Sustainable commodity commitments rocket but most firms struggle with traceability

By David Burrows

- Last updated on GMT

Forest in Brazil cleared for soy crops. ©iStock/Phototreat
Forest in Brazil cleared for soy crops. ©iStock/Phototreat

Related tags Palm oil

New commitments to tackle deforestation in commodity supply chains have almost doubled in the past 12 months, but pledges remain “piecemeal” with very few companies looking beyond palm oil, according to a recent analysis.

Compiled by not-for-profit organisation Forest Declaration, the global analysis​ of 600 firms producing or sourcing significant quantities of ‘the big four’ commodities linked to deforestation – palm oil, soy, beef and timber – also showed that 415 of them have made 701 pledges to reduce their impacts on forests.

In the past 12 months the roll out of commitments has ballooned: 108 companies have announced 212 new commitments, representing a 43% increase compared to the previous year.

Manufacturers and retailers have led the way – 70% and 30% respectively of those assessed have made deforestation-related commitments. Most companies have also established rules about how goods are produced and sourced that are in keeping with their sustainable sourcing targets.

The majority of the pledges (89%) are also made by companies head-quartered in the EU, the US and Australia, with a similar number (91%) from firms sourcing or producing from deforestation ‘hotpots’, like Brazil and Indonesia.

Quantity over quality

The rapid expansion of corporate commitments is one thing; turning them into action is proving a far greater challenge, according to the researchers that compiled the report.

Progress is “too gradual”,​ they noted, with nearly all commitments only addressing one commodity or a specific geography. Indeed, only 43 of the 415 firms with commitments in place have set company-wide targets covering all commodities relevant to their portfolios.

Most also seem to be focusing on palm oil – 59% of the 629 firms assessed have made a palm oil pledge, compared to 21% that have done so for soy.

Commitments relating to cattle and beef lag even further behind, at 12%. This is particularly concerning, the authors noted, considering that cattle have a deforestation footprint nine-times larger than the one associated with palm oil.

“The numbers correlate with the availability and use of certification as a tool to implement supply-chain pledges,” they said. “Overall, more than 20% of global palm oil […] is certified.”

Similar schemes for beef are not so easy to establish, said Charlotte Strech, director at Climate Focus, one of the 12 think-tanks involved in compiling the report​. “Raising cattle is one of the leading causes of deforestation, but it’s difficult for the sector to make commitments as cows change hands multiple times over their lifespans,” ​she explained. “Tracing deforestation to the specific animal is a major challenge.”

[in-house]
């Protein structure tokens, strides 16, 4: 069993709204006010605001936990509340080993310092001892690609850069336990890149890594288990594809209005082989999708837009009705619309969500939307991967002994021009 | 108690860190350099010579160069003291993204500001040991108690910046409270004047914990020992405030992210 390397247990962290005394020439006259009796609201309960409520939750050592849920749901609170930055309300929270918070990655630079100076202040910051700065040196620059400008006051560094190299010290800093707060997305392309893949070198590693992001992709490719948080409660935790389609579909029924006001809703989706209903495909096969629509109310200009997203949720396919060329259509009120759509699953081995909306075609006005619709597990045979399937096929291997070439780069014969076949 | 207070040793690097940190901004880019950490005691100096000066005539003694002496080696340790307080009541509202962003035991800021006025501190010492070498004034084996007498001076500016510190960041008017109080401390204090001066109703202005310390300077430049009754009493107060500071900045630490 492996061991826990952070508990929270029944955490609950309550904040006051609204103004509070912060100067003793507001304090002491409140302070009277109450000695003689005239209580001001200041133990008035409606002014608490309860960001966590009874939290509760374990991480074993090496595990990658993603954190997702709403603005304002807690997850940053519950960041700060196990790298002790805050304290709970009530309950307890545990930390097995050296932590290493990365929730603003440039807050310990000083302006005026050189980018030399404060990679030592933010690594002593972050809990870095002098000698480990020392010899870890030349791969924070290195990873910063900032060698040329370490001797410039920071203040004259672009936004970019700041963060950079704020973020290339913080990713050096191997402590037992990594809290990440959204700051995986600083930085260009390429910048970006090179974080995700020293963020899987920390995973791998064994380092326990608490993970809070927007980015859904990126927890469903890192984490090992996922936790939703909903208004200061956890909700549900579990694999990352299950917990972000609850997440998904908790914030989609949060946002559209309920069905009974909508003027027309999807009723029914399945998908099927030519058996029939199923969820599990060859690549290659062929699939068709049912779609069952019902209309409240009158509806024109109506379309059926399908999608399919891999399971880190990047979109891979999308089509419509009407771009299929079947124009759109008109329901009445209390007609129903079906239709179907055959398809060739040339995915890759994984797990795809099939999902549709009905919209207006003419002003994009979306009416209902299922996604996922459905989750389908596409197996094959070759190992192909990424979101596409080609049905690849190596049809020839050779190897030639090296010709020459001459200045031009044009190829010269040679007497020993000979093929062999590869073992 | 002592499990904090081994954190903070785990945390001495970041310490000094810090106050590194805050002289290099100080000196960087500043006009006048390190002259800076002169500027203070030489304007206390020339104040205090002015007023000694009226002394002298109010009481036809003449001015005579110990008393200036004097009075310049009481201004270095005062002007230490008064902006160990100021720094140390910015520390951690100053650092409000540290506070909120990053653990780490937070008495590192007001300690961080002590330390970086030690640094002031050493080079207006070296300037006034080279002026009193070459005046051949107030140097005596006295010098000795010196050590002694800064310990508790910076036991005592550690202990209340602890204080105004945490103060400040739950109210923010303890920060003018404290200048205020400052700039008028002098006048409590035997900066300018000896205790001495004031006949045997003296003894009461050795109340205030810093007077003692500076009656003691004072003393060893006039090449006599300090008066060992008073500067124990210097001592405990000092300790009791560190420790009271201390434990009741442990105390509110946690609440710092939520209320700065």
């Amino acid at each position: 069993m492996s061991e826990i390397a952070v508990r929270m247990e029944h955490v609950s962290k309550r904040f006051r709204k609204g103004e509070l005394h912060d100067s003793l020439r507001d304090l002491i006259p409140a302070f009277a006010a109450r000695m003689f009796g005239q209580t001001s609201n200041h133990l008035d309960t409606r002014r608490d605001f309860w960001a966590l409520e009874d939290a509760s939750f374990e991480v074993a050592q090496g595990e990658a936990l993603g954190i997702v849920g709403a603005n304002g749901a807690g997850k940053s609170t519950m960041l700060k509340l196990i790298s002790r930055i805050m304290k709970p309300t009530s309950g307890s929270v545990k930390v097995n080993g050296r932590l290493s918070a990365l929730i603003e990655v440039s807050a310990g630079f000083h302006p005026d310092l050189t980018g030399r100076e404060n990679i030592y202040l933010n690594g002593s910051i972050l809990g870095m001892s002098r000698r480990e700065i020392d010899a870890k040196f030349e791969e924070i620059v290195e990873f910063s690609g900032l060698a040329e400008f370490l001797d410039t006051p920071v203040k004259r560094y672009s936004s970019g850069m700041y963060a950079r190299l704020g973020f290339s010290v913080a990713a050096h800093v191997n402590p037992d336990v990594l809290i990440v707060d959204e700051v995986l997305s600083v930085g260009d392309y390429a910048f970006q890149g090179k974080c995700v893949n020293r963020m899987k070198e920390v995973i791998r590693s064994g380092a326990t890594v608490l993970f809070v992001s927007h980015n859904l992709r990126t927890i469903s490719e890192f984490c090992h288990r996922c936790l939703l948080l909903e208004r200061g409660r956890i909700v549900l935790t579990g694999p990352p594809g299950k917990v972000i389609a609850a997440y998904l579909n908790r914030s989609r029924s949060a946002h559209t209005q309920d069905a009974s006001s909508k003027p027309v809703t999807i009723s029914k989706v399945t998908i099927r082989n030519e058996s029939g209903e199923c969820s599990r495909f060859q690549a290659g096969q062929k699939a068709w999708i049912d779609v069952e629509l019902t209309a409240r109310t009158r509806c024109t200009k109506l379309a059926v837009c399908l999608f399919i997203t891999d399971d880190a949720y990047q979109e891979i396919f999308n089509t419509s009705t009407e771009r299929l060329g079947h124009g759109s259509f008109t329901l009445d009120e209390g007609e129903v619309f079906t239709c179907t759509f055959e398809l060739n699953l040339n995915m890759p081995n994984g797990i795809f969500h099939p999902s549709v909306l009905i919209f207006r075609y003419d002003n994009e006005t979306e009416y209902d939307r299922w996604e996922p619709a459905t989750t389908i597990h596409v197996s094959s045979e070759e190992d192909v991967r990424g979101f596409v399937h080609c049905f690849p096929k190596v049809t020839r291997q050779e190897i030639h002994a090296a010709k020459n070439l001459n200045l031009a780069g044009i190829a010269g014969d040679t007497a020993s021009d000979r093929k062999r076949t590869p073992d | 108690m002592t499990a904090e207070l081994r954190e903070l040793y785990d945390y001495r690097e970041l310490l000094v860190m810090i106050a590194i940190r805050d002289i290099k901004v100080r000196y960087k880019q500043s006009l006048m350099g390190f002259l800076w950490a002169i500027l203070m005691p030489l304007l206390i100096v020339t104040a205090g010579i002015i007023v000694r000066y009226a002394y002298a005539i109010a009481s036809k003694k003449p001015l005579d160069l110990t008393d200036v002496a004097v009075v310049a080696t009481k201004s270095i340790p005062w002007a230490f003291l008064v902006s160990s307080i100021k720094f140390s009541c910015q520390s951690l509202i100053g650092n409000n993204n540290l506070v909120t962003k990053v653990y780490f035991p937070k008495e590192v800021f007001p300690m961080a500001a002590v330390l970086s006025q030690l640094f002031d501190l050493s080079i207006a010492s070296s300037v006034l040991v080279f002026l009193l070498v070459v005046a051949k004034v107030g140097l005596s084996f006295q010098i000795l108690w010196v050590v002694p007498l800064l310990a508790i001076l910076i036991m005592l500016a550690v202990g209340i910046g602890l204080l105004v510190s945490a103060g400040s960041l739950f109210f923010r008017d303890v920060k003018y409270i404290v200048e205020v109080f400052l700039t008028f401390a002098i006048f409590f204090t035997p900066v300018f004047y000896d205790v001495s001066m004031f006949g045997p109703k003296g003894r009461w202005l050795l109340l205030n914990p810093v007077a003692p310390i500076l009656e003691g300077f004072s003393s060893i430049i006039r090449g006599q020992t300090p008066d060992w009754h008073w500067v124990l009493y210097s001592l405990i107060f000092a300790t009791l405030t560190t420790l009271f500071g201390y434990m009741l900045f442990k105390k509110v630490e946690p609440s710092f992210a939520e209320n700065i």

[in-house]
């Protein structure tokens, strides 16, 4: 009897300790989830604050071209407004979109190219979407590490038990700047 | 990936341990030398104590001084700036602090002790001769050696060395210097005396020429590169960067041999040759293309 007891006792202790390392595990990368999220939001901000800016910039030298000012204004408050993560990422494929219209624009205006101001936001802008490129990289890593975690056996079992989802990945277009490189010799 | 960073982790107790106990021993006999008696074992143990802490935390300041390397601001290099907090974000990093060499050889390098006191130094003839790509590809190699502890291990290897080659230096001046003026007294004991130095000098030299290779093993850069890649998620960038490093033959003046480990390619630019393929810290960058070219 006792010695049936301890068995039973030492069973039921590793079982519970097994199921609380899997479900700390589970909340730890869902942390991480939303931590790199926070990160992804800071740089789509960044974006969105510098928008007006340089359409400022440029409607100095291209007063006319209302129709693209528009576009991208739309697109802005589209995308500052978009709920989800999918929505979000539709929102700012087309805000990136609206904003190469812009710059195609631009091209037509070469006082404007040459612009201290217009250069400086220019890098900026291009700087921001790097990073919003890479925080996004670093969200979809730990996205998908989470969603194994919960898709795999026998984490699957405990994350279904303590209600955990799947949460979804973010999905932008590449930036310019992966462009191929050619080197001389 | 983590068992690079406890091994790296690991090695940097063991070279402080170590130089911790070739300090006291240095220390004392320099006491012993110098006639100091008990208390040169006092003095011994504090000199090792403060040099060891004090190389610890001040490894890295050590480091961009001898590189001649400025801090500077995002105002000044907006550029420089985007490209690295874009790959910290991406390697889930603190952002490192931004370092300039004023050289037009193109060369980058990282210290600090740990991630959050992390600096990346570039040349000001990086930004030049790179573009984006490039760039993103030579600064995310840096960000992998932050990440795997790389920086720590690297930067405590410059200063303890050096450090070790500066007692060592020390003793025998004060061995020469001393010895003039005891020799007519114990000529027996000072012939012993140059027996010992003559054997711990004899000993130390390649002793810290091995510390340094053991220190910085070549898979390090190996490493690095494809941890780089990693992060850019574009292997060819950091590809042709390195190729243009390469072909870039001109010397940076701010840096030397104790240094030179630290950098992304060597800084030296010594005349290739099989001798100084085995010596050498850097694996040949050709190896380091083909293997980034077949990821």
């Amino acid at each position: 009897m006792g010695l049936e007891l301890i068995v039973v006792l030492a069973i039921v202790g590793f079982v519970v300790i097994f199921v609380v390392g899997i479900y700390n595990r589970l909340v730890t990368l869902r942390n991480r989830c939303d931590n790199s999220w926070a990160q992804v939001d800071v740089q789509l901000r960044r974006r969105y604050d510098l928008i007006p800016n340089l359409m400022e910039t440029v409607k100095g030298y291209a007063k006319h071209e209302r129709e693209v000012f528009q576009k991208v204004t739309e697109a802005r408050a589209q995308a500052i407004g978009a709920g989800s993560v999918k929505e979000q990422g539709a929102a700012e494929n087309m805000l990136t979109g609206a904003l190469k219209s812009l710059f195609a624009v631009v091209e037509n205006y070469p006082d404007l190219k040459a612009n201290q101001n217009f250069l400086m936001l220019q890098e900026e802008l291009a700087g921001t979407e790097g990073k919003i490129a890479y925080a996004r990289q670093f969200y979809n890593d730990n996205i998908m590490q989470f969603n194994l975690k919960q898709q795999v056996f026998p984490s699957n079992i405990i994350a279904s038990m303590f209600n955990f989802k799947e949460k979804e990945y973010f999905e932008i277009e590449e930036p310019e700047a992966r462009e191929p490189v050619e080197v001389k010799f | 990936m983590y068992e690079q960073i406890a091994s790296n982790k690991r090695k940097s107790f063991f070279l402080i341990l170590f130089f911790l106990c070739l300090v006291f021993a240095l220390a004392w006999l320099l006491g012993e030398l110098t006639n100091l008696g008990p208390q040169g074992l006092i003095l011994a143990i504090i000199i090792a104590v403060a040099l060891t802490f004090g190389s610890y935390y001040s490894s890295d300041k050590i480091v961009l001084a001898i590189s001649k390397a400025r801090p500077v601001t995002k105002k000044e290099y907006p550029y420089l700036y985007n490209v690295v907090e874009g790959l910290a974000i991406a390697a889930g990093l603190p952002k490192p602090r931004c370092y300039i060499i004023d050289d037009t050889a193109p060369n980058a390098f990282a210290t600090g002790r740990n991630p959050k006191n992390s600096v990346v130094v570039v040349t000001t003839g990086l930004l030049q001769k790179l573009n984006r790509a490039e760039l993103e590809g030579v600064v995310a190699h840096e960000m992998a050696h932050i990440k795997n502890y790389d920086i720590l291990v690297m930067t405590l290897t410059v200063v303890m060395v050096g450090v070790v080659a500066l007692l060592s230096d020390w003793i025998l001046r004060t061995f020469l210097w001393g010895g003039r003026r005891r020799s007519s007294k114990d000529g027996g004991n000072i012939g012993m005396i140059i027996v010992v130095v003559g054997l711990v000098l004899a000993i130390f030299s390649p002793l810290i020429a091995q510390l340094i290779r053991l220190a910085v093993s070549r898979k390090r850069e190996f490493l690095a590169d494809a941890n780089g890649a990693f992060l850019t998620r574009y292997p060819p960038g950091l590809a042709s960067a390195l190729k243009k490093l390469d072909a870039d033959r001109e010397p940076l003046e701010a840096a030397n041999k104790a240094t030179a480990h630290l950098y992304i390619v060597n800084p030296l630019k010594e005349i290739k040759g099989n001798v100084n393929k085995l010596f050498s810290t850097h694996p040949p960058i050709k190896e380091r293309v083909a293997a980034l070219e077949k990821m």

Tough to track

Regardless of the commodity, traceability is a headache. Though 70% of the companies assessed have monitoring systems in place, robust ones remain “rare”,​ the authors noted.

Just over a third (39%) of firms tracing palm can do so to the processing facility, but beyond that they struggle – 7% can trace back to the plantation and 2% to the forest. For soy it’s proving even trickier: only 52% can follow their soy supply back to a country level, with 7% able to track back to the mill.

Soy is often referred to as a ‘hidden ingredient’ in foods, given that three quarters of it ends up in animal feed. Some companies have signed up to initiatives like the soy moratorium, which prohibits deforestation in the Amazon, but progress is lagging behind palm oil and it hasn’t gone unnoticed.

Historically consumer campaigns have targeted palm oil, but increasingly advocacy NGOs are targeting the soy, as well as the cattle, sector,”​ said Sarah Lake from the Global Canopy Programme.

Certification limits

WWF’s analysis earlier this year of 133 leading manufacturers, processors, retailers and feed companies, showed that just 16 have strong commitments​ to sourcing responsible soy. The NGO has since called for a deforestation action plan in Europe. Others have urged the EU to extend its deforestation laws beyond timber​ to encompass other commodities like beef, soy and palm oil.

Lake admitted that certification is not a panacea. “… while effective in some markets, [certification] does not have equal uptake for all commodities, nor is it feasible for all commodities. It must operate together with government regulation,” ​she told Foodnavigator.

Norway recently committed to exclude products linked to deforestation from their market, whilst the Indonesian government has taken action to protect and restore peatlands. Meanwhile, Unilever and Marks & Spencer have committed to preferential sourcing from countries that have ambitious climate and forestry initiatives in place​.

“The private sector can’t deforest alone,”​ said Strech at Climate Focus. “Governments must get a firm grip on what’s happening in their forests […] so that businesses can operate on the ground without risk.”  

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